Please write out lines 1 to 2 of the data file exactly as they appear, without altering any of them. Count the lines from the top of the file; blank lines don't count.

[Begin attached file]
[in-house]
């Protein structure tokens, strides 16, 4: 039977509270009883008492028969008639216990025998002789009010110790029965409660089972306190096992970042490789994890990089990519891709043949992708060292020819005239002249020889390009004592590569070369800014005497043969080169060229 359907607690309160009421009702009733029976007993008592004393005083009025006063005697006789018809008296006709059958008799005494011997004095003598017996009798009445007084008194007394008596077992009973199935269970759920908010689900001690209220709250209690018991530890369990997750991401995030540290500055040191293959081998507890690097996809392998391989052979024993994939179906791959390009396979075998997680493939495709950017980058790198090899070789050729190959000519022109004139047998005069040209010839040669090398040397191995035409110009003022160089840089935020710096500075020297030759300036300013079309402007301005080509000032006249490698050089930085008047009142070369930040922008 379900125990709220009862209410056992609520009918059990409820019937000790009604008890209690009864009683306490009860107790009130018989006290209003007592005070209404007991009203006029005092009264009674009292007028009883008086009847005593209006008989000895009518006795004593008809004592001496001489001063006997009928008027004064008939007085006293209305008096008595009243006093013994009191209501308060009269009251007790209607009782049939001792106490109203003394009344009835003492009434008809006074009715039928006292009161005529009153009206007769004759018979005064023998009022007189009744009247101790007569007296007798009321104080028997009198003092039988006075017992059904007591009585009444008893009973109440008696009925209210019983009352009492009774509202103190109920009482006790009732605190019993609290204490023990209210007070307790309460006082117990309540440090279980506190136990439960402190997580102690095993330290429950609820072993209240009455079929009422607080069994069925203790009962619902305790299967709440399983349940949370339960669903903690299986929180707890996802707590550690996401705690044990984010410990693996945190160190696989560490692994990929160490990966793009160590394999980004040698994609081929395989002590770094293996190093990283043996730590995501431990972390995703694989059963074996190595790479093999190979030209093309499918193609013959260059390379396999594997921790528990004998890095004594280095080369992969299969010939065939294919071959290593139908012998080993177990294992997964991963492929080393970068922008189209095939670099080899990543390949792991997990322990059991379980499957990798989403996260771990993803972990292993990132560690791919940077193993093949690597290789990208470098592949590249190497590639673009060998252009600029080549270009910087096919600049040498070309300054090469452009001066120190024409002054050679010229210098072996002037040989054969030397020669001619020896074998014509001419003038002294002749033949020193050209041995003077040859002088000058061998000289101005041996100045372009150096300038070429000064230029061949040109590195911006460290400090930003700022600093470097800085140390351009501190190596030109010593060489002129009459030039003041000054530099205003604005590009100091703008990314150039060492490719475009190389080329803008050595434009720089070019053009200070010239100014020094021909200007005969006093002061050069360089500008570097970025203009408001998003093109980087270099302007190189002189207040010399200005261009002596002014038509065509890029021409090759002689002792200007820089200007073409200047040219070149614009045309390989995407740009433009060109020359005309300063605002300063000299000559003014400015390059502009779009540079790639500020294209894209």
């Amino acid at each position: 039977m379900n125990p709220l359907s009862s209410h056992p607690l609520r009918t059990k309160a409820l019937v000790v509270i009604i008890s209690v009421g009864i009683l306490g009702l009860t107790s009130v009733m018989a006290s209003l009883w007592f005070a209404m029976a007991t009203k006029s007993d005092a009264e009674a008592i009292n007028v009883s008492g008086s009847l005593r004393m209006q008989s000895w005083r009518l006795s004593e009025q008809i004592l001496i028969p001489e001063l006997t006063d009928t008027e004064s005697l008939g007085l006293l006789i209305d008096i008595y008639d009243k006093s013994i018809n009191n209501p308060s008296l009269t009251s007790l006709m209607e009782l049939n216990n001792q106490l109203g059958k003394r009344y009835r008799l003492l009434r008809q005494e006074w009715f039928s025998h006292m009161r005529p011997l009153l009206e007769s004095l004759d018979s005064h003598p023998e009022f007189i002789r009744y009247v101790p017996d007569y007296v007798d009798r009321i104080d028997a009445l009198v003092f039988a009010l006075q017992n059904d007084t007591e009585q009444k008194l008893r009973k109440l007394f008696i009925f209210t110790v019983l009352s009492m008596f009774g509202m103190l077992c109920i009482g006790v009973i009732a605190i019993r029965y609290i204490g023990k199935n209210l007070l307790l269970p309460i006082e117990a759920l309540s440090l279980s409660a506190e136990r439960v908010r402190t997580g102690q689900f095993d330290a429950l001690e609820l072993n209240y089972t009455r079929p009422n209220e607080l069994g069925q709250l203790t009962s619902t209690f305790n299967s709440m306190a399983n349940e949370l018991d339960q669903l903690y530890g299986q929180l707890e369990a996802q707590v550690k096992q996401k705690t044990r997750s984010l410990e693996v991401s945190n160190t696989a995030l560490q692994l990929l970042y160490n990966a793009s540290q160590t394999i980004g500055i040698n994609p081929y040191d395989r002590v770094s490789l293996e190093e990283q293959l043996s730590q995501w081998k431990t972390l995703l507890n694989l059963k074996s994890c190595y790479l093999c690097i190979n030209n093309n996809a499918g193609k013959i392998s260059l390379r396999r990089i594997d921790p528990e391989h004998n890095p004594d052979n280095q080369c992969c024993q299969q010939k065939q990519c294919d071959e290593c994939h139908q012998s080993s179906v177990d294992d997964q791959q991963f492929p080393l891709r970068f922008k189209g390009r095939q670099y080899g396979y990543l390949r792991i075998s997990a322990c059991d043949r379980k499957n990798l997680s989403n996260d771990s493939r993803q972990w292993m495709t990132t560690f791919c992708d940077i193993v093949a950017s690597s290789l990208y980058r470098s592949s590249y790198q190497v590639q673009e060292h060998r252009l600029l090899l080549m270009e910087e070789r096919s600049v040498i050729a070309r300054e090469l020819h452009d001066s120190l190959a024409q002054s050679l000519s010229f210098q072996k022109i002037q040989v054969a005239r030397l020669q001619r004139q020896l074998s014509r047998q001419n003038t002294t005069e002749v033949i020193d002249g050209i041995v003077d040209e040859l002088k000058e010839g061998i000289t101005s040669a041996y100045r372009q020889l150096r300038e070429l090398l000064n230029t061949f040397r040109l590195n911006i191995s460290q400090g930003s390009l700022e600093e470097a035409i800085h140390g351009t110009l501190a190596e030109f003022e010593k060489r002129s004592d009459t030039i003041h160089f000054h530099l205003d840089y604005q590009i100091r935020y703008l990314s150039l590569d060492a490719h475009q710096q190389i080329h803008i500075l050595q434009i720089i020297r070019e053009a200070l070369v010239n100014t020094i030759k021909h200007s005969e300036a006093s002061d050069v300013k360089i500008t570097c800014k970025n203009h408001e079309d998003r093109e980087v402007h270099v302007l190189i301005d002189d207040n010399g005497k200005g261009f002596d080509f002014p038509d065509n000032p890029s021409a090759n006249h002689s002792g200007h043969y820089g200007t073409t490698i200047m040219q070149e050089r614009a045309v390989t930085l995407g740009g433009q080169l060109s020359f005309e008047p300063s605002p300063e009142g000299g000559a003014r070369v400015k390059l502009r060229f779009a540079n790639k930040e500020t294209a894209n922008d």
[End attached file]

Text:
[in-house]
């Protein structure tokens, strides 16, 4: 039977509270009883008492028969008639216990025998002789009010110790029965409660089972306190096992970042490789994890990089990519891709043949992708060292020819005239002249020889390009004592590569070369800014005497043969080169060229 359907607690309160009421009702009733029976007993008592004393005083009025006063005697006789018809008296006709059958008799005494011997004095003598017996009798009445007084008194007394008596077992009973199935269970759920908010689900001690209220709250209690018991530890369990997750991401995030540290500055040191293959081998507890690097996809392998391989052979024993994939179906791959390009396979075998997680493939495709950017980058790198090899070789050729190959000519022109004139047998005069040209010839040669090398040397191995035409110009003022160089840089935020710096500075020297030759300036300013079309402007301005080509000032006249490698050089930085008047009142070369930040922008 379900125990709220009862209410056992609520009918059990409820019937000790009604008890209690009864009683306490009860107790009130018989006290209003007592005070209404007991009203006029005092009264009674009292007028009883008086009847005593209006008989000895009518006795004593008809004592001496001489001063006997009928008027004064008939007085006293209305008096008595009243006093013994009191209501308060009269009251007790209607009782049939001792106490109203003394009344009835003492009434008809006074009715039928006292009161005529009153009206007769004759018979005064023998009022007189009744009247101790007569007296007798009321104080028997009198003092039988006075017992059904007591009585009444008893009973109440008696009925209210019983009352009492009774509202103190109920009482006790009732605190019993609290204490023990209210007070307790309460006082117990309540440090279980506190136990439960402190997580102690095993330290429950609820072993209240009455079929009422607080069994069925203790009962619902305790299967709440399983349940949370339960669903903690299986929180707890996802707590550690996401705690044990984010410990693996945190160190696989560490692994990929160490990966793009160590394999980004040698994609081929395989002590770094293996190093990283043996730590995501431990972390995703694989059963074996190595790479093999190979030209093309499918193609013959260059390379396999594997921790528990004998890095004594280095080369992969299969010939065939294919071959290593139908012998080993177990294992997964991963492929080393970068922008189209095939670099080899990543390949792991997990322990059991379980499957990798989403996260771990993803972990292993990132560690791919940077193993093949690597290789990208470098592949590249190497590639673009060998252009600029080549270009910087096919600049040498070309300054090469452009001066120190024409002054050679010229210098072996002037040989054969030397020669001619020896074998014509001419003038002294002749033949020193050209041995003077040859002088000058061998000289101005041996100045372009150096300038070429000064230029061949040109590195911006460290400090930003700022600093470097800085140390351009501190190596030109010593060489002129009459030039003041000054530099205003604005590009100091703008990314150039060492490719475009190389080329803008050595434009720089070019053009200070010239100014020094021909200007005969006093002061050069360089500008570097970025203009408001998003093109980087270099302007190189002189207040010399200005261009002596002014038509065509890029021409090759002689002792200007820089200007073409200047040219070149614009045309390989995407740009433009060109020359005309300063605002300063000299000559003014400015390059502009779009540079790639500020294209894209």